2.5 The average consumer satisfaction survey rating of the 8 service categories mentioned under question 2 inquiring if the Division’s services helped them "a lot."
Performance Assessment: The Division observed a slight decrease over the previous year. The area where the consumer indicated the greatest amount of assistance was received was helping identify the consumer’s employment-related needs and the area where the least assistance was perceived was receiving on-the-job training. Due to the heavy promotion of OJT services during FFY 2011, the results of this particular area should increase significantly. Information from the consumer satisfaction surveys continues to be presented statewide so that service staff are aware of the results and can be conscious of these service elements.
Priority 3: Goal 3.0: NC DVRS shall improve and expand its service capabilities through increased collaboration with entities that can positively impact the quality and effectiveness of services provided.
Indicators for Priority 3: NC DVRS will equal or improve performance when compared to the baseline for the following measurable indicators:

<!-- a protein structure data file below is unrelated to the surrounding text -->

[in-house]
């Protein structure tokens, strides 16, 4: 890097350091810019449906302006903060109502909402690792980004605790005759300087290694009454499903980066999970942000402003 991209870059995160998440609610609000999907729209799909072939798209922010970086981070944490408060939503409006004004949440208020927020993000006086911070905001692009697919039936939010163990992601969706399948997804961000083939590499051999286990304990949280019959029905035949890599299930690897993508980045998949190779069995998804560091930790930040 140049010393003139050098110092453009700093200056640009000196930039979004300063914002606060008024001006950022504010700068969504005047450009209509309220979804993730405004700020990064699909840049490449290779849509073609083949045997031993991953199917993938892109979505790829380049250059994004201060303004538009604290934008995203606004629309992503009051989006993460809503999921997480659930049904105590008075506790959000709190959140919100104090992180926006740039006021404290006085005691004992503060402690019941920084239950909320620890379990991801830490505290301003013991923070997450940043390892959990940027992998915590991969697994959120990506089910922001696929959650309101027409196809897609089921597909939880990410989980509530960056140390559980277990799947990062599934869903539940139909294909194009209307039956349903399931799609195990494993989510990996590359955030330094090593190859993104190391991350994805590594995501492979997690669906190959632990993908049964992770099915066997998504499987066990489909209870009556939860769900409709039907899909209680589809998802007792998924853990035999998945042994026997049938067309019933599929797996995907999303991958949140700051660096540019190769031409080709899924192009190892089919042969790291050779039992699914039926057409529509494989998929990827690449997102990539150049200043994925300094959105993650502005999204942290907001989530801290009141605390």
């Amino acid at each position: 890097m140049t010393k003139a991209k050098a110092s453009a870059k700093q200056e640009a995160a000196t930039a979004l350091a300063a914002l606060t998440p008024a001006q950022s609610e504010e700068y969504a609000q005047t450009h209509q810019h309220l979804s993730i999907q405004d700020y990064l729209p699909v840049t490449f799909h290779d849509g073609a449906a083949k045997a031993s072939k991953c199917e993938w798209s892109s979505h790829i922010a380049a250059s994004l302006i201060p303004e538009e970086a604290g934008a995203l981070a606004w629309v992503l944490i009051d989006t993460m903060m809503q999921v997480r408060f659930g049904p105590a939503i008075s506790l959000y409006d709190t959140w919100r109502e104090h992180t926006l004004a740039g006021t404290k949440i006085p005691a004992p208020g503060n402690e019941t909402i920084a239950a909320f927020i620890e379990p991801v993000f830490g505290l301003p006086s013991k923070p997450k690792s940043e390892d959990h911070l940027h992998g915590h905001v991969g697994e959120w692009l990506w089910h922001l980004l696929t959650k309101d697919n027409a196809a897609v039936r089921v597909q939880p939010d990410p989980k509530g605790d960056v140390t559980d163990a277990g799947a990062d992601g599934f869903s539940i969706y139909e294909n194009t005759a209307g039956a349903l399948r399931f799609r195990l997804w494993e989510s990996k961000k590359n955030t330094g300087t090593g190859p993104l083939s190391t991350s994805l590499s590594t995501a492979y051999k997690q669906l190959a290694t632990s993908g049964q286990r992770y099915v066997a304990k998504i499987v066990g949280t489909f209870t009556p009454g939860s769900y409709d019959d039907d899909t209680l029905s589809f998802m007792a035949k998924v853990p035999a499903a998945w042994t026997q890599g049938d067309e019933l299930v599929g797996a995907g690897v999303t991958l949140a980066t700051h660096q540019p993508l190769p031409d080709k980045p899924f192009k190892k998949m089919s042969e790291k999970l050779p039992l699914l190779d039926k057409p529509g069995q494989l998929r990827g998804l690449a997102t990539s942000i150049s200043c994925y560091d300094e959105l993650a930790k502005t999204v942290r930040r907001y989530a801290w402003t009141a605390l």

3.1 The number of transition-age youths who achieved a competitive employment outcome after receiving services under an IPE*.
Performance Assessment: Despite the noted increase in individuals utilizing VR services earlier as a result of OCS curriculum, this indicator is down, proportionally mirroring the drop in overall successful outcomes experienced in FFY 2010 attributed to the economic downturn during this period. NC DVRS continues to provide employment marketing information and supports prior to transition-aged individuals with disabilities exiting school to support the OCS and students achieving employment to graduate.
3.2 Of all of transition-age youths who exited the VR program after receiving services under an IPE, the percentage of transition-age youths who achieved a competitive employment outcome*.
*Note: Transition Age Youth (TAY) includes VR consumers under age 24 at closure. This definition is expanded from the used in the last report (i.e., under age 23) to conform to the RSA reporting definition. Data for FFY 2007 are updated accordingly.